Vegetables For Dogs: Amounts and Advice
This article is a practical guide for adding vegetables and fruit to your dog's diet. Updated, April, 2020.
No matter what type of diet your dog eats, there are impressive health benefits from feeding fresh vegetables and fruit:
Vegetables and fruit are food for the beneficial bacteria that live in your dog's gut; they promote gut microbial diversity which helps strengthen the immune system.
Vegetables and fruit add fibre to the diet which helps regulate the bowels.
Vegetables and fruit are important whole food sources of vitamins and minerals, as well as inflammation-reducing, disease-combating antioxidants and phytonutrients.
The scientific studies on the cancer fighting properties of berries, cruciferous vegetables, and leafy green vegetables, etc. are compelling.
My common sense approach to feeding vegetables and fruit to the average, healthy dog:
add vegetables, but not too much.
feed leafy green vegetables more often than starchy vegetables.
feed a variety of vegetables. Here are some suggestions.
feed fruit, berries in particular, but not more than vegetables.
vegetables and firm fruit need to be pureed, finely grated, lightly steamed (depending on the type), or pulverized to make them digestible for our dogs.
fruit and leafy green vegetables tend to loosen the stool.
some breeds of dog benefit from the addition or elimination of certain vegetables to achieve their best health.
What is the right amount of vegetables and fruit to add to a dog's diet?
We can look to Mother Nature as our guide here. The canine ancestral diet contained about 4 - 7% of calories from plant matter. Keeping in mind that mass agriculture has decreased the nutrient levels in our food, I think that approximately 10 % is a logical amount of vegetables and fruit to feed our dogs. Depending on your dog, you may even want, or need, to add more.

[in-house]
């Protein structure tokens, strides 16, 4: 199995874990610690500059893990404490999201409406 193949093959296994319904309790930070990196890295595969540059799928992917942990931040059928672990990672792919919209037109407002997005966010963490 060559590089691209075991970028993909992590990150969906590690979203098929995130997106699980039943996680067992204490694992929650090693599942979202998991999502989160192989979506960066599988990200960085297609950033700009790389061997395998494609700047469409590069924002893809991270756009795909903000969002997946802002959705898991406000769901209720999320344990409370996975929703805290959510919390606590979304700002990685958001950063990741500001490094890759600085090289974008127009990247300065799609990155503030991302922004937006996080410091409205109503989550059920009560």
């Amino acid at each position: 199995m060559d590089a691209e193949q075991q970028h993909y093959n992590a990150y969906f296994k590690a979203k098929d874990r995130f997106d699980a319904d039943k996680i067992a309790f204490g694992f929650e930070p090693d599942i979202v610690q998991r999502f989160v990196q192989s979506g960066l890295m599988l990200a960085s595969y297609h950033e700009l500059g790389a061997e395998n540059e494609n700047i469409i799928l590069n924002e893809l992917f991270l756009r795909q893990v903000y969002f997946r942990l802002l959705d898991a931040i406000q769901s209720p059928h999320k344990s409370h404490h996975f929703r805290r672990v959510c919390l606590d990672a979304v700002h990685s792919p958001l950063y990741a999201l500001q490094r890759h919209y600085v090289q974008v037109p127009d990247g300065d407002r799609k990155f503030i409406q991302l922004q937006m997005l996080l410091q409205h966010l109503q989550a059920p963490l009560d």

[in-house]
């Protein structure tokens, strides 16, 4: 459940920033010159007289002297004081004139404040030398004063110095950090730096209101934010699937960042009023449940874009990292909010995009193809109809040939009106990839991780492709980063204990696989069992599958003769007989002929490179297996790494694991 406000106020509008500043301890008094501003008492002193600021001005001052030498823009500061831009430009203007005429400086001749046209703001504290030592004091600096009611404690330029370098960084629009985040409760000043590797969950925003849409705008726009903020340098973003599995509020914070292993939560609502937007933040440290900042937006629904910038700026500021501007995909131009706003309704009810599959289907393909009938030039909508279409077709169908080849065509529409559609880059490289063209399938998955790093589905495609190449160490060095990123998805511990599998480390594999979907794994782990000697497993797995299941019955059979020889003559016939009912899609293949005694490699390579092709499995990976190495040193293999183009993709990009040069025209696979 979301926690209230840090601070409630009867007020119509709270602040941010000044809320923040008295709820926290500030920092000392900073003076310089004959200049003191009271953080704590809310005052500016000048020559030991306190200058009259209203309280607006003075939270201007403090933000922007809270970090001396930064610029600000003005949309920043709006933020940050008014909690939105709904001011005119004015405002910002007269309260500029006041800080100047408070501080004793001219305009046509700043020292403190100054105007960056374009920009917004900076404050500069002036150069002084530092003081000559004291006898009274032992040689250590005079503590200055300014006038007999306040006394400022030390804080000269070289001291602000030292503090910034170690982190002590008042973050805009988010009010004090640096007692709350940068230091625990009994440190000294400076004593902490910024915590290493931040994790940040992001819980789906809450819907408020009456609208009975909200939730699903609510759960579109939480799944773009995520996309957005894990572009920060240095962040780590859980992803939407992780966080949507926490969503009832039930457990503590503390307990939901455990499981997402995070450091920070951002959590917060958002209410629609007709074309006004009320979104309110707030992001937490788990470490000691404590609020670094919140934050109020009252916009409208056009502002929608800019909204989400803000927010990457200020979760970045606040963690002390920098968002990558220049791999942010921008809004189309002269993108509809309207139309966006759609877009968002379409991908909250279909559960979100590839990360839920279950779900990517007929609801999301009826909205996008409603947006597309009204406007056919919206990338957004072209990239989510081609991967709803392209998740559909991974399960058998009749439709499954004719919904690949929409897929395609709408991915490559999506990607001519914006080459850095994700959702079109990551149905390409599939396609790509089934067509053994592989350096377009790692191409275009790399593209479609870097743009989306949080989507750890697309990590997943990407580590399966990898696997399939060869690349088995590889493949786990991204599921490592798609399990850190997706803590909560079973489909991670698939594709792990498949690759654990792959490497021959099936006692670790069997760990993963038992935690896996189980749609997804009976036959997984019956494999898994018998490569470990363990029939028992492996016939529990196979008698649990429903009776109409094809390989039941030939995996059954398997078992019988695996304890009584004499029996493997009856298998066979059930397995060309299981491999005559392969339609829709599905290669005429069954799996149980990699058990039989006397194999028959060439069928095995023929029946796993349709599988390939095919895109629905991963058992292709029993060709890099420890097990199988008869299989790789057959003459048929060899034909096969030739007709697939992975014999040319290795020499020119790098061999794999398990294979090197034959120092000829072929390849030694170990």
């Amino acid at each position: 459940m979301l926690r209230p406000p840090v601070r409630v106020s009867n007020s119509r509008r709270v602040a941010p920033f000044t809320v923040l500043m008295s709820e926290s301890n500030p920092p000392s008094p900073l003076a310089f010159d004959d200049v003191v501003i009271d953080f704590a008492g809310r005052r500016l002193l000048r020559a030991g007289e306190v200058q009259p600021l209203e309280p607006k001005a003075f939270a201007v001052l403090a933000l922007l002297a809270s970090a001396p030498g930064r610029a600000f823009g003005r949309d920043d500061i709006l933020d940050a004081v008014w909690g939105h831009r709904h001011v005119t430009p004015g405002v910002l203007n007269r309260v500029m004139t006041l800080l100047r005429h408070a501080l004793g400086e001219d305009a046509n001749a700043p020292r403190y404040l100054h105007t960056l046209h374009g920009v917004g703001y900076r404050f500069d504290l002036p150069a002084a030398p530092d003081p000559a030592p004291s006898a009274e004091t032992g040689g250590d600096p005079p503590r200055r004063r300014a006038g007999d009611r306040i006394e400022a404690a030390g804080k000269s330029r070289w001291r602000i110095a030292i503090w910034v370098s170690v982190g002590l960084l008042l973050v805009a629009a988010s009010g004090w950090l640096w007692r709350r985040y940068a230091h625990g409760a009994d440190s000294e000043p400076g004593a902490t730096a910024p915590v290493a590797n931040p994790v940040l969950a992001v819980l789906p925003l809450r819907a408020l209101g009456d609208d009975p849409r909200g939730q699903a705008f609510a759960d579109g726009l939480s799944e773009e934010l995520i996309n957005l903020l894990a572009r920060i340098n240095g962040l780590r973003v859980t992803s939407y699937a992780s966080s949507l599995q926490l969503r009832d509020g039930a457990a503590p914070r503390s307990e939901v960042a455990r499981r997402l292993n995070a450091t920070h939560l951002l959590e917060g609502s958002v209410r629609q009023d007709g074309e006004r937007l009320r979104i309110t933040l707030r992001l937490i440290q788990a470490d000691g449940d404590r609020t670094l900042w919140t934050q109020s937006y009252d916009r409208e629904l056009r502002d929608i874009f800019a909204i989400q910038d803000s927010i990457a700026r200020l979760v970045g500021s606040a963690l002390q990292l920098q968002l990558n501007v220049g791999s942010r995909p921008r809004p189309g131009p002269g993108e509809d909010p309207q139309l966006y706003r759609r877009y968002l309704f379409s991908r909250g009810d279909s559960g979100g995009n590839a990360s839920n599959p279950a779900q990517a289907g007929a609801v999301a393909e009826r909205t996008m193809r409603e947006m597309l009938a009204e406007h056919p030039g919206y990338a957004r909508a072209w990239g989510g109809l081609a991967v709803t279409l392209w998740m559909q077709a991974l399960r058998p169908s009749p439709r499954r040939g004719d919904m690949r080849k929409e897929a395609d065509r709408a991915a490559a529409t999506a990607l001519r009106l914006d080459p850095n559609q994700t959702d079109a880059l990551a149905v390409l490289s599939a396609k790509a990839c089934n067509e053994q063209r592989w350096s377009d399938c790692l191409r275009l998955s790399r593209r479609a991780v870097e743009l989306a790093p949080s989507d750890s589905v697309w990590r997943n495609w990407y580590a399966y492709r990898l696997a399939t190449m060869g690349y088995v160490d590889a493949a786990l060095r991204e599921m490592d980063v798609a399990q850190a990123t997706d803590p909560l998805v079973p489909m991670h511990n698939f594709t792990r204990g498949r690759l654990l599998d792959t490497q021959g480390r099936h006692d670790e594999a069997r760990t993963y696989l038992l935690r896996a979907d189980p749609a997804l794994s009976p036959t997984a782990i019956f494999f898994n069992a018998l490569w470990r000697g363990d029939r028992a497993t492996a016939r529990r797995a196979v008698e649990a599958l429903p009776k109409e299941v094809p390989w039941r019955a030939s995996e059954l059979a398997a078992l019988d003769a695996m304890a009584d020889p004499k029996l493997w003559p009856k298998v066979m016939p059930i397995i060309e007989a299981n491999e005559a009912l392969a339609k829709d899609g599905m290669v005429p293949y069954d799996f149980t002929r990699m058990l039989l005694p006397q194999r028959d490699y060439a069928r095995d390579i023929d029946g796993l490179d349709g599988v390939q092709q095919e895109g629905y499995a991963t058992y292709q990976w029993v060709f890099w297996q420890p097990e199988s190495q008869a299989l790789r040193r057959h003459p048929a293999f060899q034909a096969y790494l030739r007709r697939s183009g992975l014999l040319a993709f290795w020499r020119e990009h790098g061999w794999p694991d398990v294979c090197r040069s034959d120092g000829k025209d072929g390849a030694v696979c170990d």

Ideally, we would calculate the caloric content of our dog's food, our dog's daily caloric needs and then customize the diet to the individual dog - and this method is absolutely appropriate for some dogs. However, while this may be the ideal, I know that this is something the average pet owner isn't able to do - further, I wonder how necessary. After all, most people don't calculate their own diets to that degree.
My method of adding 10% veggies and fruit to a healthy dog's diet:
Kibble fed dogs: calculate the amount of food, in cups, that your dog eats each day and then add the 10%, in volume, of veggies and fruit on top. So, if your dog eats 1 cup of kibble each day, 1.5 - 2 tablespoons of pureed veggies would be about 10%. * There are 16 tablespoons in 1 cup.
Raw fed dogs: for raw feeders who calculate the amount of food by weight, add 10% of the food total, in ounces, of veggies and fruit to your dog's food. So, if your dog eats 16 ounces of raw food each day, then 1.6 - 2 ounces of pureed veggies would be about 10%. Feel free to increase the amount of vegetables to suit your dog.
Remember that for healthy dogs we don't need to be exact, and that these are general guidelines.
The goal is to make it easy for you to add fresh food to your dog's diet. Let's not make feeding our dogs so complicated that we lose the confidence or desire to improve their diets.